In 2011, around the release of her second record The Magic Place, I asked Brooklyn’s Julianna Barwick about the ideal venue for performing her music:
Last night, Barwick played her new record Nepenthe in full, its pure white light ringing out in Manhattan’s Judson Memorial Church, completed 1893. (The woods were presumably booked.)
I’ve seen Barwick play around the city for years, making dingy rock clubs become still and repentant with her slow, swirling vocal loops. Seen her play to tiny opening act crowds who couldn’t just be inside of her abstract choral sound, just had to chat and fidget. Watching her then, though, it was easy enough to imagine the course she’d take. Her music, built from live samples of her high, angelic voice gathering scale as they gradually commingle, was always so unique and specific that I had faith from the beginning that she’d eventually gain the status to present it in its proper context. Listeners have been catching on, accumulating steadily. They’re now willing to seek her out in strange venues to sunbathe in her celestial tones. Seated, eyes closed, soul lifted. Alright.
On record, Nepenthe provides more of the undiluted prettiness Barwick’s become known for. It’s been rightly noted that the record bends as far toward conventional pop songs as she’s ever attempted. There are, like, actual words that you can hear and understand. But the overwhelming take away is still worship for the human voice and its ability to be really, really beautiful.
She performed by herself, and then with the aid of violin and guitar. The musicians were asked to perform with extreme restraint, providing ultra-deliberate melodic aid to songs built around repeating sighs. She’s toured with Sigur Ros lately, and though the influence hadn’t occurred to me before, it definitely shows now. They’ve got the same ability to transcend language and still be understood. The same ability to turn something small and precious into a huge emotional sweep. It’s so delicate at times that it almost ceases to exist. Even in this space, with the pieces adding up to something incredibly grand, a chair shuffle, a sneeze, or a camera click could pop up in an instant, suddenly on equal footing with the wall of melody. It all sounds like the feeling we assume sleepy cats have when stretched out in a fat sunbeam.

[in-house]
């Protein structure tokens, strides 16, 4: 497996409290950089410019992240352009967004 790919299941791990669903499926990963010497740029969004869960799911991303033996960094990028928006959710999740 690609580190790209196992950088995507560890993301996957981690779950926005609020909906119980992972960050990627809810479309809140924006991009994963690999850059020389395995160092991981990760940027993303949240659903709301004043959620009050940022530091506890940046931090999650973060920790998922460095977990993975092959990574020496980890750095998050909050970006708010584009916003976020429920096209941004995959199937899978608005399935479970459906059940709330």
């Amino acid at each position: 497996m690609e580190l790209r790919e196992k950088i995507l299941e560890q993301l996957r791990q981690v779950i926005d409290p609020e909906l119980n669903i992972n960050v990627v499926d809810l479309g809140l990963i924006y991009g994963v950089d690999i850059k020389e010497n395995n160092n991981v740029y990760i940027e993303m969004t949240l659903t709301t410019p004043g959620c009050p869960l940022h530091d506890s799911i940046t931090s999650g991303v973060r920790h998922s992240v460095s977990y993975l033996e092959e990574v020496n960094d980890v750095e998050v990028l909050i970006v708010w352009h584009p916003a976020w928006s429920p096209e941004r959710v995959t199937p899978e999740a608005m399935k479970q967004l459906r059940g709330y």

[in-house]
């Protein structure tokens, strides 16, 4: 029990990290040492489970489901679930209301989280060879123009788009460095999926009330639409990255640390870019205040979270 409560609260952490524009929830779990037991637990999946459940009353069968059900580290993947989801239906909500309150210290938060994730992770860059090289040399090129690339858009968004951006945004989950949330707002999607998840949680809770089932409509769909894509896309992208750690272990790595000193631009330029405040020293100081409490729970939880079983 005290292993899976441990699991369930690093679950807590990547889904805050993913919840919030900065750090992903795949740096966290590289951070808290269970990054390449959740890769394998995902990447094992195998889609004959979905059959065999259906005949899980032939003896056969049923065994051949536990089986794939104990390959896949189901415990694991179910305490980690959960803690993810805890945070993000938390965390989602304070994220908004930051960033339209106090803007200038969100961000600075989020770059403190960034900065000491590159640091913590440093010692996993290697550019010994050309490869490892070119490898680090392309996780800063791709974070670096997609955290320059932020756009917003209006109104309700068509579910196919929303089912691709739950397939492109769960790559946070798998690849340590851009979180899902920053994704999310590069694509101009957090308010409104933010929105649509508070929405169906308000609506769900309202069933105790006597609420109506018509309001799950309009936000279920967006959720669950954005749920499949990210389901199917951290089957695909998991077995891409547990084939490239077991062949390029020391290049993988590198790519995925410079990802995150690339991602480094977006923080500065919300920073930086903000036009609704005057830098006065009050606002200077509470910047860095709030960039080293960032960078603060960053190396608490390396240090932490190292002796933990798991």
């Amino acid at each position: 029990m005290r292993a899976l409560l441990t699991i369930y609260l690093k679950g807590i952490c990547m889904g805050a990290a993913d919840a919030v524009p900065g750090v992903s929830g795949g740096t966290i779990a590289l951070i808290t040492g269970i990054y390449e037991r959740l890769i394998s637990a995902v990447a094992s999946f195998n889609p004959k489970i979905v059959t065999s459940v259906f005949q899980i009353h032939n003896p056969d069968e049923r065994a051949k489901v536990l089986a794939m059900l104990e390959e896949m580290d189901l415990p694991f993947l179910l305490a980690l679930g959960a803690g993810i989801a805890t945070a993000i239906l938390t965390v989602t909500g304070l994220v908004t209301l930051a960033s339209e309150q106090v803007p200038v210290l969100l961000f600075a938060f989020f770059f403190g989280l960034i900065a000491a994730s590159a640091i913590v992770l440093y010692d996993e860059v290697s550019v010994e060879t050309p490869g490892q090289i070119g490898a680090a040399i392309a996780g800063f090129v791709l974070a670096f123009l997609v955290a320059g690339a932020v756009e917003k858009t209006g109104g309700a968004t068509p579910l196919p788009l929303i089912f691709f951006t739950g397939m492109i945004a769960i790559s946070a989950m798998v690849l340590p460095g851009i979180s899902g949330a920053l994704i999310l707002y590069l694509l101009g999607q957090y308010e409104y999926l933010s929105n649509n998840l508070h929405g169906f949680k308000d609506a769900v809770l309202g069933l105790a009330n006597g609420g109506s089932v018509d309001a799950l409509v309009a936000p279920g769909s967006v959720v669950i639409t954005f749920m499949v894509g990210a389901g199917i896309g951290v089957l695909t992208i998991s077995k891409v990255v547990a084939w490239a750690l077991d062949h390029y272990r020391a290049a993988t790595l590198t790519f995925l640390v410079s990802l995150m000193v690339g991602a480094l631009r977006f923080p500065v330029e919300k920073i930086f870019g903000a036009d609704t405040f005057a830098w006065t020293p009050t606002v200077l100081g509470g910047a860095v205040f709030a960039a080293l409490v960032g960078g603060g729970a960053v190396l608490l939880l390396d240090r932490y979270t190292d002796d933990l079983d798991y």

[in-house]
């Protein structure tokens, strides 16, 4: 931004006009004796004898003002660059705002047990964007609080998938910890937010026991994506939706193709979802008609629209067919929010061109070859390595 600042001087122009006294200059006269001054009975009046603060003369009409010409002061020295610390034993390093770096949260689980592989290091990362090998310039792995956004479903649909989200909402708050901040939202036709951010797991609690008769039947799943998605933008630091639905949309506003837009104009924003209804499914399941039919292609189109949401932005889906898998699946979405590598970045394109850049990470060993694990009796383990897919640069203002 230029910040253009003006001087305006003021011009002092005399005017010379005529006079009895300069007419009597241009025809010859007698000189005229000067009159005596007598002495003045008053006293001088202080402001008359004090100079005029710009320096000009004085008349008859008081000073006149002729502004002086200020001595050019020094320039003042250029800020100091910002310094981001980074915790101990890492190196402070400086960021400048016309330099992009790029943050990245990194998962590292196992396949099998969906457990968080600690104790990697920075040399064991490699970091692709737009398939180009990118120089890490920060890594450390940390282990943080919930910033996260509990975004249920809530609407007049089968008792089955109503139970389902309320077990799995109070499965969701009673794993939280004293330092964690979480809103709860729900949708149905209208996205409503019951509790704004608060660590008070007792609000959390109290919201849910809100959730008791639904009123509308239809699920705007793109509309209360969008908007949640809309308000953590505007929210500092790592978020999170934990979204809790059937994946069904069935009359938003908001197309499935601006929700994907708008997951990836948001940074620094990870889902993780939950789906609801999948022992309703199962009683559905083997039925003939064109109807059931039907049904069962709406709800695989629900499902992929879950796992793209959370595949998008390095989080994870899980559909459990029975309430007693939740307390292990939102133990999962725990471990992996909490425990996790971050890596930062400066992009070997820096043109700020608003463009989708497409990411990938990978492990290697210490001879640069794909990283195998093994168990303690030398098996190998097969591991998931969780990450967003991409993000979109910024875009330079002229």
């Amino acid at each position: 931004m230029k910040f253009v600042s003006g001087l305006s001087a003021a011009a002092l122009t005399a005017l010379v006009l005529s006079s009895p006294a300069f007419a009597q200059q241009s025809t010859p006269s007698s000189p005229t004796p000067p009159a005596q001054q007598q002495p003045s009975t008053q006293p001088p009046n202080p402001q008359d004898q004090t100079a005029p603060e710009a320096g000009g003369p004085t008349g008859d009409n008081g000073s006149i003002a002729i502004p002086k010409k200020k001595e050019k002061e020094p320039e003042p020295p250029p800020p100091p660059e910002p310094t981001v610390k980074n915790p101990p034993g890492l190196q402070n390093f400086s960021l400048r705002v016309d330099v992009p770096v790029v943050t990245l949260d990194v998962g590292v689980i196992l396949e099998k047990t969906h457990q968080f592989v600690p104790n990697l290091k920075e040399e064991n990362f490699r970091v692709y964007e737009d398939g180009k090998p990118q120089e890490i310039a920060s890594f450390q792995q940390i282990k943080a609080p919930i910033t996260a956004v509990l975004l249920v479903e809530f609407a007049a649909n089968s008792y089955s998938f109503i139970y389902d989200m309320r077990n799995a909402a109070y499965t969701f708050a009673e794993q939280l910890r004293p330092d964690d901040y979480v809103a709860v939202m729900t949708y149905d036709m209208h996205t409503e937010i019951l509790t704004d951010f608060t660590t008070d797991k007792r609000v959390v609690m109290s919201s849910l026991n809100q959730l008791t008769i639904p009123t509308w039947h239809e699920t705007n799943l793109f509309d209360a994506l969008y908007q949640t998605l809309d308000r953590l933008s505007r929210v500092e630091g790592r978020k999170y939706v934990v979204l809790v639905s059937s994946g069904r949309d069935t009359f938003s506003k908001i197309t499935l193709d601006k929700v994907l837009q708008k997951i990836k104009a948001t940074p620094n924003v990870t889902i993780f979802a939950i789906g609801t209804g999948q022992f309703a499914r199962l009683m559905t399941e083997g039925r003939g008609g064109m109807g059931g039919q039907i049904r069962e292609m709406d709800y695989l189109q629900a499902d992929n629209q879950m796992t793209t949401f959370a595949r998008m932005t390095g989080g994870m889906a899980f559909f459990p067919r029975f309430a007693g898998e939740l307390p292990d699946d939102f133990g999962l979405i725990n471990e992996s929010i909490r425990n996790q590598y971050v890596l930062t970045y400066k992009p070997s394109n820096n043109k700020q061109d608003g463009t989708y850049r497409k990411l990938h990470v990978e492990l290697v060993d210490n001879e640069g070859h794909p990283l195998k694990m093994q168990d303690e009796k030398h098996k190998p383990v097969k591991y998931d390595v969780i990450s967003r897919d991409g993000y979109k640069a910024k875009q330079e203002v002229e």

About halfway through the set Barwick was joined by another four singers, including local notables like Sharon Van Etten and members of Prince Rama (yes, including the raccoon attack victim, Taraka Larson, looking spry and recovered). The presence of additional voices was kind of illuminating. The sounds Barwick makes are unreal. You’re frequently disoriented hearing a vocal line she made minutes ago morph and sustain on into something deeper, but just as often your jaw drops at the purity of the sound she’s making before any of the layering starts. Still, even the expanding power of Barwick’s loops can’t match the heft of four, real live talented people precisely delivering them. If her star continues to rise and touring budgets continue to swell, it’d probably be a good move for her to include a modest backing choir all the time. Making the sound less elusive, adding human loops to imbue her music with more flesh and blood, that seems like a natural next step towards translating her transfixing, but ethereal art into something solid. Into something that doesn’t have to be performed in a century-old church in complete rapt silence to make full sense.
Two camera phone videos of the show popped up this morning on YouTube. While the overall quality is as limited as you’d expect, you can hear the otherwordly tones that Barwick manages to coax out of her mouth somehow, as well as the multiplying effect of four additional voices.
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